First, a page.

The air force of the United Arab Emirates (UAE) has been instructed “not to escalate” a growing civil aviation row with regional rival Qatar, an Emirati military official says.
“From the beginning of the Qatari provocations, we were given instructions from our superiors not to escalate in this area as part of our commitment to the principle of regional security and peace, and also for the safety of these planes and those on board,” Brigadier General Hilal Sayeed al-Qubaisi told a press conference in capital Abu Dhabi on Tuesday.
On January 12, Qatar lodged a complaint with the UN about an alleged violation of its airspace on December 21 by an Emirati military plane. Moreover, Doha, also alleged a day later that a second Emirati warplane had violated Qatari airspace as it was traveling from the UAE to Bahrain on January 3, “without prior authorization.”
The UAE’s Minister of State for Foreign Affairs Anwar Gargash at the time flatly denied the accusation relating to the first incident and said Abu Dhabi would send an official response.
On January 15, the UAE General Civil Aviation Authority (GCAA) alleged that Qatar has “intercepted” two Emirati passenger aircraft en route to Bahrain earlier in the day, but Doha strongly rejected the accusation. A day later, the GCAA announced that it was set to lodge a complaint with the UN aviation agency over the purported interceptions.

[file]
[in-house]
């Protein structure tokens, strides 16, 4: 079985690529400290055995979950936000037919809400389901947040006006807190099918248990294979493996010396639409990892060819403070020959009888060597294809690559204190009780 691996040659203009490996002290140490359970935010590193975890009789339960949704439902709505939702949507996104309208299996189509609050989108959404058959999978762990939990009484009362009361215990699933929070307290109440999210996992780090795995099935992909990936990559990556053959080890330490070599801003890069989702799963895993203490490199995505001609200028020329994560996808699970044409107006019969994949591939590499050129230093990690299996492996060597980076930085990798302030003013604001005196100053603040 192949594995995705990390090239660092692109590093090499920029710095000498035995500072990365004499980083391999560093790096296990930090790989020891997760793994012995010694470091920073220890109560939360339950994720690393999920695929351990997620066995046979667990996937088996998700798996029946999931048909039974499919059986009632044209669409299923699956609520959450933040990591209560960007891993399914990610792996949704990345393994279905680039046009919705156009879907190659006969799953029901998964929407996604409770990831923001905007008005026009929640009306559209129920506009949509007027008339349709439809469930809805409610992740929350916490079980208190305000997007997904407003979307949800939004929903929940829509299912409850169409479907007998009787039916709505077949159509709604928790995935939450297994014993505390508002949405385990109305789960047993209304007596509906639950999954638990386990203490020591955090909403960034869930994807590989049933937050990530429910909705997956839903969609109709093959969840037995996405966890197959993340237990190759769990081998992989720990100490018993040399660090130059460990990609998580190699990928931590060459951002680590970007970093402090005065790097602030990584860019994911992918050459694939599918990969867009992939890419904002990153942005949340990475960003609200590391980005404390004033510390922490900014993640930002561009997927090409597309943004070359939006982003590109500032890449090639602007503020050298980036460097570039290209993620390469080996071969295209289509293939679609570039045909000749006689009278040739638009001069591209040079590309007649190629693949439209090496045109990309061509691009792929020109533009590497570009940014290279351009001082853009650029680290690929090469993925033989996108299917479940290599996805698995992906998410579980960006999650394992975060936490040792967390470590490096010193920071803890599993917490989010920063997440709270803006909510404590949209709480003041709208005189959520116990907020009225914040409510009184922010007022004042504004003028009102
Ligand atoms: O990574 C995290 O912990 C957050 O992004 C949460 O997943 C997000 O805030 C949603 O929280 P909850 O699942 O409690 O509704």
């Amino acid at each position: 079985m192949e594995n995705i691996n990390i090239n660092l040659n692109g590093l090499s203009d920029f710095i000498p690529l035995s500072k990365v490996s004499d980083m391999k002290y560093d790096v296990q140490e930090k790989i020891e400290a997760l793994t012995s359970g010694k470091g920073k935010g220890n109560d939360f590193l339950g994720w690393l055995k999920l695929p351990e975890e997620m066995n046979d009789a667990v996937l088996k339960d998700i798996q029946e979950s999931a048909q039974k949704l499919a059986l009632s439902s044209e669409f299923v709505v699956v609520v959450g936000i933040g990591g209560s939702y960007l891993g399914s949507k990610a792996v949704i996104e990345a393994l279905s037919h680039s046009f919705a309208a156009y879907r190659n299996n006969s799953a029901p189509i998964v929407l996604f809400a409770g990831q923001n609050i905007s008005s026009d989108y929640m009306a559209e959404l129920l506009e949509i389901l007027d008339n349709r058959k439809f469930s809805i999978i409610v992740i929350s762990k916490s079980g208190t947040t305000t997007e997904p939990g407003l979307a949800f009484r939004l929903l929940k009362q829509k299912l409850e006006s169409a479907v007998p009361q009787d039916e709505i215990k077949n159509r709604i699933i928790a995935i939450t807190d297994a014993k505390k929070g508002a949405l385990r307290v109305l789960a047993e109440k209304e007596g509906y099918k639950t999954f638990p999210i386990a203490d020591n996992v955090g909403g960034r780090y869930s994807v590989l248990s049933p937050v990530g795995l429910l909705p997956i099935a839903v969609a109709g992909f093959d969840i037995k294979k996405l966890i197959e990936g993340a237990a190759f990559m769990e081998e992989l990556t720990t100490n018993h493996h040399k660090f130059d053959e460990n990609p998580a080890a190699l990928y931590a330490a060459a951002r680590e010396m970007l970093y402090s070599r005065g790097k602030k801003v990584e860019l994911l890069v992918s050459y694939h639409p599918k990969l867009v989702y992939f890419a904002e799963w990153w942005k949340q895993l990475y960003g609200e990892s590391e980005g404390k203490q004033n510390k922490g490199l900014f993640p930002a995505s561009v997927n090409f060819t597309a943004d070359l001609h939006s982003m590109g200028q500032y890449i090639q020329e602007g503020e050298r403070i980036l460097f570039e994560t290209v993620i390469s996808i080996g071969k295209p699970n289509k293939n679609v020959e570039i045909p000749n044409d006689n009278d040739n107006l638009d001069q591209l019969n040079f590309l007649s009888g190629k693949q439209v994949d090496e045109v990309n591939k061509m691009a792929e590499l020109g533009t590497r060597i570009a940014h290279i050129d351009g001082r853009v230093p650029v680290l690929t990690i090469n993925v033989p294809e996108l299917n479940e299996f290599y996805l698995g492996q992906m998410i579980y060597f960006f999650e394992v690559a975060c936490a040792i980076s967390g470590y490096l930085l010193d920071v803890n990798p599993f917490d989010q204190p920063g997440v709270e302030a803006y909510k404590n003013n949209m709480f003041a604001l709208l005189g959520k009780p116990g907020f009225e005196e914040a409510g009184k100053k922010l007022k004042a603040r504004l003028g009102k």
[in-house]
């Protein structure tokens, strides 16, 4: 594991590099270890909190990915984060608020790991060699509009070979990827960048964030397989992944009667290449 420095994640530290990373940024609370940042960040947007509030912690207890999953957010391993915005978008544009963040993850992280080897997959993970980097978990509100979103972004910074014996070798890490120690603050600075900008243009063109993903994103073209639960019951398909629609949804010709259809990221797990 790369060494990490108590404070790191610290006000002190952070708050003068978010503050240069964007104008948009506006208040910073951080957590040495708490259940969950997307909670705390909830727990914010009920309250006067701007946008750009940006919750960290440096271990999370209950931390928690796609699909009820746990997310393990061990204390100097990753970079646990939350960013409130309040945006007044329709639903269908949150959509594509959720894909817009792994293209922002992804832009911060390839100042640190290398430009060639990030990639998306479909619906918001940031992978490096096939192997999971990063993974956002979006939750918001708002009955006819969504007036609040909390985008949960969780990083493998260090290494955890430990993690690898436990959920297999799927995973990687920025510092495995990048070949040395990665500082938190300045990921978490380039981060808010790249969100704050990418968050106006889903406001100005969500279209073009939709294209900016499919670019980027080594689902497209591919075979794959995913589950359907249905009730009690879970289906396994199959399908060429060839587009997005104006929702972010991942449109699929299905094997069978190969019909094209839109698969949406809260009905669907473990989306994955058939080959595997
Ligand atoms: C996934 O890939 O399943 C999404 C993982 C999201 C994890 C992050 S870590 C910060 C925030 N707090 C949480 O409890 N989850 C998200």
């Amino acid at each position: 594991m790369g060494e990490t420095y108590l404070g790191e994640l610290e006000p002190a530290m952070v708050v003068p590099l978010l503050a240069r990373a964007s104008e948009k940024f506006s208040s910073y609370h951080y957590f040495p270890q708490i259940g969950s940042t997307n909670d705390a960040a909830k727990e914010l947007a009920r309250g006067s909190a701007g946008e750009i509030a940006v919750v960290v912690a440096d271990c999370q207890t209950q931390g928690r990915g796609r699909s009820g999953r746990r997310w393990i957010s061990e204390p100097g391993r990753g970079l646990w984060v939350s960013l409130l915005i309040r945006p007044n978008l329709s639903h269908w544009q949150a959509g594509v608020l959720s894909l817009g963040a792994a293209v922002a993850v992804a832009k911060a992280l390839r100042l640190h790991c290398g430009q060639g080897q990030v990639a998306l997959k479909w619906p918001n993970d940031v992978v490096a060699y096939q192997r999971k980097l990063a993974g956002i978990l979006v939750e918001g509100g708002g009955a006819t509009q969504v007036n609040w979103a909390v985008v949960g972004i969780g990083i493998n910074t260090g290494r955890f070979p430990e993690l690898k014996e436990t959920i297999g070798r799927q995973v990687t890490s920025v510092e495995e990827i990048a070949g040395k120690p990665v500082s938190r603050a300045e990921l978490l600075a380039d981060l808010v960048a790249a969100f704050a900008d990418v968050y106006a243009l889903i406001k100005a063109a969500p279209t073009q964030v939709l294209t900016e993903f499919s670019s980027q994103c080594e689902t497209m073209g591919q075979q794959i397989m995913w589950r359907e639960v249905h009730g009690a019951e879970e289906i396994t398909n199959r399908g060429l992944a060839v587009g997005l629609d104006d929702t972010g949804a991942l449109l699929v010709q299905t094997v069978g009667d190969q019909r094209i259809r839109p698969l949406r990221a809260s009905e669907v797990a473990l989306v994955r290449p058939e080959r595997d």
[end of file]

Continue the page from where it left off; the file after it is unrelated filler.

On January 18, the UAE said that it had filed a formal complaint with the UN over Qatar’s purported interceptions of two Bahrain-bound Emirati passenger planes three days earlier.
Abu Dhabi is now looking at re-routing flights to Bahrain to avoid Qatari airspace.
Tensions have escalated in the Persian Gulf region after Saudi Arabia, Bahrain, Egypt, and the UAE severed their diplomatic relations with Qatar on June 5 last year, accusing Doha of sponsoring “terrorism” and destabilizing the region.
The Saudi-led bloc has also imposed sanctions against Doha, including restrictions on Qatari aircraft using their airspace. Amid the diplomatic crisis, Abu Dhabi has taken an especially tough line toward Doha. To further pressure Qatar, Saudi Arabia has totally closed its land border with its tiny neighbor, through which much of Qatar’s food supply crossed. Doha, however, rejects the claims, saying the boycotters are attacking its sovereignty.
Later in June, the four Arab countries urged Qatar to abide by a 13-point list of demands if it wanted the crippling blockade lifted. The demands included shutting down the Doha-based Al Jazeera broadcaster, scaling back cooperation with Iran, closing the Turkish military base in Qatar, and paying an unspecified sum in reparations. Qatar, however, firmly refused to comply, calling the wide-ranging demands “unrealistic, unreasonable and unacceptable.” In return, the four feuding countries vowed to impose further sanctions.
A number of attempts to heal the unprecedented rift have so far turned to be futile, including those by US Secretary of State Rex Tillerson, Turkish President Recep Tayyip Erdogan, and Kuwaiti Emir Sabah al-Ahmad al-Jaber Al-Sabah, whose country has been playing the role of a key mediator since the beginning of the crisis.